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Building a winner

by Staff Writer / Montréal Canadiens

MONTREAL – February 13, 2044. Alex Galchenyuk just celebrated his 50th birthday. During an interview, a reporter asks him if he remembers the moment that his hockey career really took off.

Galchenyuk wastes little time thinking and replies almost immediately that it was in March 2016. The reporter takes a quick look at the standings and frowns. How is it that he can recall such a precise moment from a time where the Canadiens were struggling and weren’t able to secure a playoff spot?

Galchenyuk scored nine goals in seven games between March 2 and March 15. That’s how. Sixty percent of the time that the Canadiens lit the lamp during that period, it was the 22-year-old young gun who was finding the back of the net.

“I was waiting for a streak like that all season. I knew it was a tough year. I was trying to put the emphasis on my offensive play and I knew that if I kept on working, stayed with the plan and kept on pushing in practice, I’d eventually score,” explained Galchenyuk, who dedicated the highlights of his season to his uncle, who passed away last summer. “My teammates and my linemates were also really generous and made some amazing plays. As an offensive player, you know that you’re going to

have ups and downs. The way my season ended was a high, without a doubt.”

With a phenomenal push, the Canadiens’ No. 27 quickly approached the 30-goal plateau. At 22 years and 57 days old, he began the final regular season game against the Tampa Bay Lightning with 28 goals in the bank. Five minutes and 11 seconds later, his long-time friend Brendan Gallagher set him up for his 29th. Then, in the second period, Galchenyuk reached his milestone by notching his 30th tally of the year with the help of his other linemate Max Pacioretty.

On the play, Galchenyuk became the third-youngest player in franchise history to score 30 goals in a single season. Only Bernard Geoffrion and Stephane Richer managed to accomplish it faster, as both of them reached the mark at the age of 21.

Players under 22 years old
Player Season Ratio of goals scored
Howie Morenz 1924-25 30,1%
Stephane Richer 1987-88 16,8%
Bernard Geoffrion 1951-52 15,4%
Maurice Richard 1943-44 13,7%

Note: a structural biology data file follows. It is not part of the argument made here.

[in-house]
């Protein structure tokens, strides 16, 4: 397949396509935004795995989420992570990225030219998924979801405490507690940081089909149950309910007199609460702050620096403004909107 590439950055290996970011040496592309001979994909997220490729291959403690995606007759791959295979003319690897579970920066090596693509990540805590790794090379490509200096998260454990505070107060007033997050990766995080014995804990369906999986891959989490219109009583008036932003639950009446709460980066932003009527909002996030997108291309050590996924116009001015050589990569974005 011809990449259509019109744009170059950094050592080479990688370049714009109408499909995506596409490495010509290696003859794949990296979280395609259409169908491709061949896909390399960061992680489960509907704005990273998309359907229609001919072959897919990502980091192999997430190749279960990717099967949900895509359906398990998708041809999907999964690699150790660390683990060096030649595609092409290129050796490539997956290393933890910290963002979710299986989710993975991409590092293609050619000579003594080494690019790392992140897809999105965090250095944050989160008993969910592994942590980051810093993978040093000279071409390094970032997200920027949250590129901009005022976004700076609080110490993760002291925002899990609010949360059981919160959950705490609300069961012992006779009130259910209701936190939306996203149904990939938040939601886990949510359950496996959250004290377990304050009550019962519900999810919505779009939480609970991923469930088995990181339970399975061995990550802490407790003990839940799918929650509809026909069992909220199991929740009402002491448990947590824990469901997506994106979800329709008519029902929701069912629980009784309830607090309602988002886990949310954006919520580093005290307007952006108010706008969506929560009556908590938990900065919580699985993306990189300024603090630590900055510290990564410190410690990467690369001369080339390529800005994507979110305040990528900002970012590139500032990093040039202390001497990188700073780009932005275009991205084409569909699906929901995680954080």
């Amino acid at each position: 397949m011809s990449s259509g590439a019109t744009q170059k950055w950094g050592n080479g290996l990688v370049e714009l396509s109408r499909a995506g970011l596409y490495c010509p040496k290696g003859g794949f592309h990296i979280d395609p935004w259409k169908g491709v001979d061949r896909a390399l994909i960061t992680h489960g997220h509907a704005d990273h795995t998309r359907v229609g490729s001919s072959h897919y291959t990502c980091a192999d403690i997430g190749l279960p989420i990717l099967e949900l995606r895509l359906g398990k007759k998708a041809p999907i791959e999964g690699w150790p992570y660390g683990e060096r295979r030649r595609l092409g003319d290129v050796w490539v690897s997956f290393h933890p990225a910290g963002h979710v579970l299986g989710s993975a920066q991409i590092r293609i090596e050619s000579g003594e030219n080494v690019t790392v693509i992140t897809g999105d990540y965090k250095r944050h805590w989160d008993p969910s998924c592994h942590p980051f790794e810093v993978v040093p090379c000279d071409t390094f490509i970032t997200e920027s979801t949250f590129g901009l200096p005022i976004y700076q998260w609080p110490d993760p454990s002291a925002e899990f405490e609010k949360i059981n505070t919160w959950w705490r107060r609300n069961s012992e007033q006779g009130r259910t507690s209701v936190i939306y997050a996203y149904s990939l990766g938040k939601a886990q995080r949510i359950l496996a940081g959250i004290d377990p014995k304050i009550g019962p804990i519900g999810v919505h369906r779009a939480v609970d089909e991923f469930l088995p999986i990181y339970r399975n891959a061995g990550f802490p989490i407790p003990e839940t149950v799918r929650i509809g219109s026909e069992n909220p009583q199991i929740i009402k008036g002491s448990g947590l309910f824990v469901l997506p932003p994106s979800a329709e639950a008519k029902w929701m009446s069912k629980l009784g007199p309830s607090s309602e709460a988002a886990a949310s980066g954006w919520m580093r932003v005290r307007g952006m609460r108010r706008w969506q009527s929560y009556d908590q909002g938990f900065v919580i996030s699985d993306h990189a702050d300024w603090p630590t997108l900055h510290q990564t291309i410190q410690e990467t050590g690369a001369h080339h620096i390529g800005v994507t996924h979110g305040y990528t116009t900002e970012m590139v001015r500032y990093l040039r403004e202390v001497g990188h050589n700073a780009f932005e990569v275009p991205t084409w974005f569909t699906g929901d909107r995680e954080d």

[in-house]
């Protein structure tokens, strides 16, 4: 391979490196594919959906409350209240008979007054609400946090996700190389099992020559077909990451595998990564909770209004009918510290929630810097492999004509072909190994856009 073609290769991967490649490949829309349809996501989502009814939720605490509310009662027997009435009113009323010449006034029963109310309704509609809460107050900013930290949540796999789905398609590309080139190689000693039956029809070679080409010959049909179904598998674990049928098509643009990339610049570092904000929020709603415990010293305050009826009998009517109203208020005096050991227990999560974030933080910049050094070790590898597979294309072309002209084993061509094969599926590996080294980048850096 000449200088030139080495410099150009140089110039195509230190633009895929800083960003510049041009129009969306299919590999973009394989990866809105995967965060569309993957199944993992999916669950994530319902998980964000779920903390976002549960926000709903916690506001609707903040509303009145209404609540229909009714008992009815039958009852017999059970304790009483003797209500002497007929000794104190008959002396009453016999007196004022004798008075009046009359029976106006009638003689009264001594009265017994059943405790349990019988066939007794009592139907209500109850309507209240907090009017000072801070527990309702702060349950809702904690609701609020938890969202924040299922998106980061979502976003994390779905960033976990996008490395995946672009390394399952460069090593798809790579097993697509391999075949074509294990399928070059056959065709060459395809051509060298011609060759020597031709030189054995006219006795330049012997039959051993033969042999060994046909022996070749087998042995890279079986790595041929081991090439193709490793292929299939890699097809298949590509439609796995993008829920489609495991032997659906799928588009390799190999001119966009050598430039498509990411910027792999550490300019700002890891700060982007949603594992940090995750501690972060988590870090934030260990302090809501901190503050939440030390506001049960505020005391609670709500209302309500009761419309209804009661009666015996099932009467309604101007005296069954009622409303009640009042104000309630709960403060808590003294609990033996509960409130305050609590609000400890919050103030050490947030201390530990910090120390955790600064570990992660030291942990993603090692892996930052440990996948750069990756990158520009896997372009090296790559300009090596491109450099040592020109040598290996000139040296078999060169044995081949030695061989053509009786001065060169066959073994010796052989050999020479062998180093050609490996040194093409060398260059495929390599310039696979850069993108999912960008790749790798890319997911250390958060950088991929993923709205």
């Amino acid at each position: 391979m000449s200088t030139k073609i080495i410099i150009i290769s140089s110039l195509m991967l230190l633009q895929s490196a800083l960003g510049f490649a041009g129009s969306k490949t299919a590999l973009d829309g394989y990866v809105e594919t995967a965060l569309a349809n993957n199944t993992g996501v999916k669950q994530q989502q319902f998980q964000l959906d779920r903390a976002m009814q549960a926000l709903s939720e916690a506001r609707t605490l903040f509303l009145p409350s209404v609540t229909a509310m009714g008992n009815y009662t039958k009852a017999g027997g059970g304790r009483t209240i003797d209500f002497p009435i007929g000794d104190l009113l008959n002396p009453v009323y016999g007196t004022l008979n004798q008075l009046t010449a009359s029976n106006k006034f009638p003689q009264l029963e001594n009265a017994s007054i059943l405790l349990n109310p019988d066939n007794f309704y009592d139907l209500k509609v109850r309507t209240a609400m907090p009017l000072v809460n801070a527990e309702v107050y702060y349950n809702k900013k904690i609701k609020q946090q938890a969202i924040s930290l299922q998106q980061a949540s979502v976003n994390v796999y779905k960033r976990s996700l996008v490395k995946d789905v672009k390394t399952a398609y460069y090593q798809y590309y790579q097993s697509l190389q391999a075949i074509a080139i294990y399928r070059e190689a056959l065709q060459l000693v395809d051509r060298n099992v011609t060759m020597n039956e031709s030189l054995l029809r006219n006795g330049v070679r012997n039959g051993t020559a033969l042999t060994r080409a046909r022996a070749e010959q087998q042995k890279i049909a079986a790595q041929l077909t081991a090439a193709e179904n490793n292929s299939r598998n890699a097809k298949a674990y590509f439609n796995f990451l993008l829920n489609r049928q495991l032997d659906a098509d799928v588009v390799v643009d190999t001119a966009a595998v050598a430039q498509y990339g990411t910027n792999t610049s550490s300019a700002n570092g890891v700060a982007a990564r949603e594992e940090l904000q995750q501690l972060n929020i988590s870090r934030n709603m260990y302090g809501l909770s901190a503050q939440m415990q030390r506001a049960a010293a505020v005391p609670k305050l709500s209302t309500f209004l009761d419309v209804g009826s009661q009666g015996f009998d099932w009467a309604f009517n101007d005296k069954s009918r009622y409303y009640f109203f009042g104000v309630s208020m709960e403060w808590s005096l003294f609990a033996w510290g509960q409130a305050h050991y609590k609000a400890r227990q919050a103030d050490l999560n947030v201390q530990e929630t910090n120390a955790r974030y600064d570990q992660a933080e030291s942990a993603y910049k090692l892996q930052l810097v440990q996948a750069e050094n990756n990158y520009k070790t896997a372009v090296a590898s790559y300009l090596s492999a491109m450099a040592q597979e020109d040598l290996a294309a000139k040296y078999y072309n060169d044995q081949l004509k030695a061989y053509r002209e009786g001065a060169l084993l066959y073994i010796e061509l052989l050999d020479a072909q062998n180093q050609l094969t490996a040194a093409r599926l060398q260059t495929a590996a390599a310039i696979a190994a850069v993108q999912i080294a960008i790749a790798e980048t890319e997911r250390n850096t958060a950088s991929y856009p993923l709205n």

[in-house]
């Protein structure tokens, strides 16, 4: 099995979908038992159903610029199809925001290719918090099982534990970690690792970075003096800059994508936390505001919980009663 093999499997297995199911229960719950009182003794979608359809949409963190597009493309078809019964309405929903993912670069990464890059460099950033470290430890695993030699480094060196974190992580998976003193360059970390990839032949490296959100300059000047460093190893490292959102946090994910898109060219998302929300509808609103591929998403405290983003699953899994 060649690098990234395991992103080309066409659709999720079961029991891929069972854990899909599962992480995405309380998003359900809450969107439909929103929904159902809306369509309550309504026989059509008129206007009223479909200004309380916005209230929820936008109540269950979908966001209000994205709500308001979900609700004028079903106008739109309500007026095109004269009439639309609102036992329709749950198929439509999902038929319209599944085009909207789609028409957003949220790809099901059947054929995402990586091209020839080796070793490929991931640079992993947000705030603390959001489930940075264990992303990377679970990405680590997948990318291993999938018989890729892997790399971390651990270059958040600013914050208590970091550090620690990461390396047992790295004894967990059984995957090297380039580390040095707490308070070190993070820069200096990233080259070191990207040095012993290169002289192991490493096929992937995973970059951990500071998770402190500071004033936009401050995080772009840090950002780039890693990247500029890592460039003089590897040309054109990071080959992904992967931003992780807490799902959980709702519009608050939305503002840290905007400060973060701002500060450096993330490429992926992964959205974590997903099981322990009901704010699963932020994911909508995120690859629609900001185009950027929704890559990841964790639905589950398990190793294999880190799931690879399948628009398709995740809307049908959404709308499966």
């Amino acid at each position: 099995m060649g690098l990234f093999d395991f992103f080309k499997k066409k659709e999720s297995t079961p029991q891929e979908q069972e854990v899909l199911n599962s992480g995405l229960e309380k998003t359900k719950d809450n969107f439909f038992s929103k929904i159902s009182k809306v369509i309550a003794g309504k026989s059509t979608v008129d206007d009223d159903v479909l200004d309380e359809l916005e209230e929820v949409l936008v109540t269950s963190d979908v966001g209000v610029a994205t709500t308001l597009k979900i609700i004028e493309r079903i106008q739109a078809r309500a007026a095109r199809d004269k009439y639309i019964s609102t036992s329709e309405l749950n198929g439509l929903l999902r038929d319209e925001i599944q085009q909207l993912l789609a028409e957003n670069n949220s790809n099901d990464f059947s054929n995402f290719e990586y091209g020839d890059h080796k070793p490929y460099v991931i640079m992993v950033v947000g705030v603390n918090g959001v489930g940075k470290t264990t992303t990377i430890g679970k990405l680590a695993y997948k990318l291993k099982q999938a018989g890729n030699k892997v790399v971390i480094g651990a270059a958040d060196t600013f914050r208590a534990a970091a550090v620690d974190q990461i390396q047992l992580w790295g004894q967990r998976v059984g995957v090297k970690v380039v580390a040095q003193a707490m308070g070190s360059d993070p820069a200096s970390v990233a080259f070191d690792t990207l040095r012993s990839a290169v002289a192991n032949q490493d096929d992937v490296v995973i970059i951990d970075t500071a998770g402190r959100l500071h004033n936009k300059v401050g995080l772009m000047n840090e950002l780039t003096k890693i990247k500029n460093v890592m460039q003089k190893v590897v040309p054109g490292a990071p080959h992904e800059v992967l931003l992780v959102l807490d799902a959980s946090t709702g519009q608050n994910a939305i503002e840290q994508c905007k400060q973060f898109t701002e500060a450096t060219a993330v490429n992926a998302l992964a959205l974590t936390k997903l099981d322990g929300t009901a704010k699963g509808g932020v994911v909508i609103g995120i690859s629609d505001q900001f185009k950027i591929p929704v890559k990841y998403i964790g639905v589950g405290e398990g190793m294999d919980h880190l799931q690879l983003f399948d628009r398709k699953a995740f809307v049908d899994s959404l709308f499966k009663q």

Alex Galchenyuk 2015-16 13,6%
Henri Richard 1957-58 11,2%
Mickey Redmond 1969-70 11,1%

“I made sure to collect the puck for that 30th goal. I don’t have it yet, but I’m definitely going to keep it. It’s a really cool thing to have,” explained Galchenyuk, who leads all other players from the 2012 NHL Entry Draft with 160 career points, 27 points clear of his closest rival, Filip Forsberg of the Nashville Predators.

Galchenyuk’s contributions to the Canadiens’ cause in 2015-16 are impossible to ignore. The Milwaukee, WI native scored 13.6 % of his team’s total goals. Among players aged 22 or younger, only Howie Morenz (1924-25 ; 15.4 %), Stephane Richer (1987-88 ; 16.8%), Bernard Geoffrion (1951-52 ; 15.4%) and Maurice Richard (1943-44 ; 13.7%) had more significant seasons than that of Galchenyuk in terms of offensive output in the goal department.

He’s also looking pretty good when compared to a few established NHL stars. While Alex Ovechkin (2007-08 ; 26.9%), Steven Stamkos (2011-12 ; 25.5%), Mike Bossy (1978-79 ; 24.6%) and a few others sit ahead of him, Galchenyuk almost finished inside the Top 20, which is rounded out by Dale Hawerchuk who scored 14.8 % of the Winnipeg Jets’ goals in 1984-85 with 53 markers of his own.

The fact that Galchenyuk was tasked with centering the Canadiens’ top line certainly played an important part in his success this past season.

“That says a lot to me. I take pride in that. I was looking forward to it. I was drafted to be an offensive impact player at that position,” explained Galchenyuk, who was utilized at center for the majority of the season, finishing the year playing alongside Pacioretty and Gallagher. “I work hard every day to make sure that I’m doing good work. Since I’ve been the No. 1 centerman at the end of March, I’m doing everything I can to make it work.”

If everything did work out for Galchenyuk, the same can be said for Pacioretty, who also enjoyed his best times when paired with his fellow American.

“Chucky always had the capacity to become the player that we expected him to be, but it takes time and maturity. I think he’s getting to that level,” admitted the Canadiens’ captain. “When you talk about a team’s top centerman, you talk about the cream of the crop. Guys like Anze Kopitar, Patrice Bergeron, Jonathan Toews, guys who don’t get enough credit for the work they do to generate goals. All plays, even the most spectacular ones, begin in the middle of the ice.”

The left-winger, who also closed out the year with 30 goals and finished atop the Canadiens’ goal list for a fourth straight season, believes that Galchenyuk’s evolution as a player extends far beyond his goal total.

“I get the impression that Chucky did good work to realize that playing center is possibly the most important position on the team, with the exception of the goaltender. You want to have the puck on your stick all the time. You also want to be the difference on the defensive side of things. He got better at that. With a good attitude, he’ll only improve,” concluded Pacioretty, the only player in the NHL to have registered a shot on goal in every one of his games in 2015-16.

Based on the progress Galchenyuk displayed in his fourth NHL campaign, chances are that Pacioretty is absolutely right. That’s what everyone is hoping for.

Vincent Cauchy is a writer for Translated by Matt Cudzinowski.

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